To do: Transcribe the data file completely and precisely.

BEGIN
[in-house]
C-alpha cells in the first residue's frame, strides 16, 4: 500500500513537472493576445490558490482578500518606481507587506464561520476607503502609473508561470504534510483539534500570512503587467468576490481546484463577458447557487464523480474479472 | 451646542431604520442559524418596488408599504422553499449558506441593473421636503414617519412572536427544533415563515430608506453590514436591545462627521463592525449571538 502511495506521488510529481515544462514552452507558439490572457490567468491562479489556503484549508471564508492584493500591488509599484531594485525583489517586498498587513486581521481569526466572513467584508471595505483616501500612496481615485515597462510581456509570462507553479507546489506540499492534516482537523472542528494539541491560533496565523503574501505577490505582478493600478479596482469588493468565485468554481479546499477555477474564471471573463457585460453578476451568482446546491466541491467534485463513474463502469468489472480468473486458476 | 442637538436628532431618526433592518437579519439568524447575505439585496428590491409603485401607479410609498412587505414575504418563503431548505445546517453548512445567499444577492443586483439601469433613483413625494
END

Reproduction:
[in-house]
C-alpha cells in the first residue's frame, strides 16, 4: 500500500513537472493576445490558490482578500518606481507587506464561520476607503502609473508561470504534510483539534500570512503587467468576490481546484463577458447557487464523480474479472 | 451646542431604520442559524418596488408599504422553499449558506441593473421636503414617519412572536427544533415563515430608506453590514436591545462627521463592525449571538 502511495506521488510529481515544462514552452507558439490572457490567468491562479489556503484549508471564508492584493500591488509599484531594485525583489517586498498587513486581521481569526466572513467584508471595505483616501500612496481615485515597462510581456509570462507553479507546489506540499492534516482537523472542528494539541491560533496565523503574501505577490505582478493600478479596482469588493468565485468554481479546499477555477474564471471573463457585460453578476451568482446546491466541491467534485463513474463502469468489472480468473486458476 | 442637538436628532431618526433592518437579519439568524447575505439585496428590491409603485401607479410609498412587505414575504418563503431548505445546517453548512445567499444577492443586483439601469433613483413625494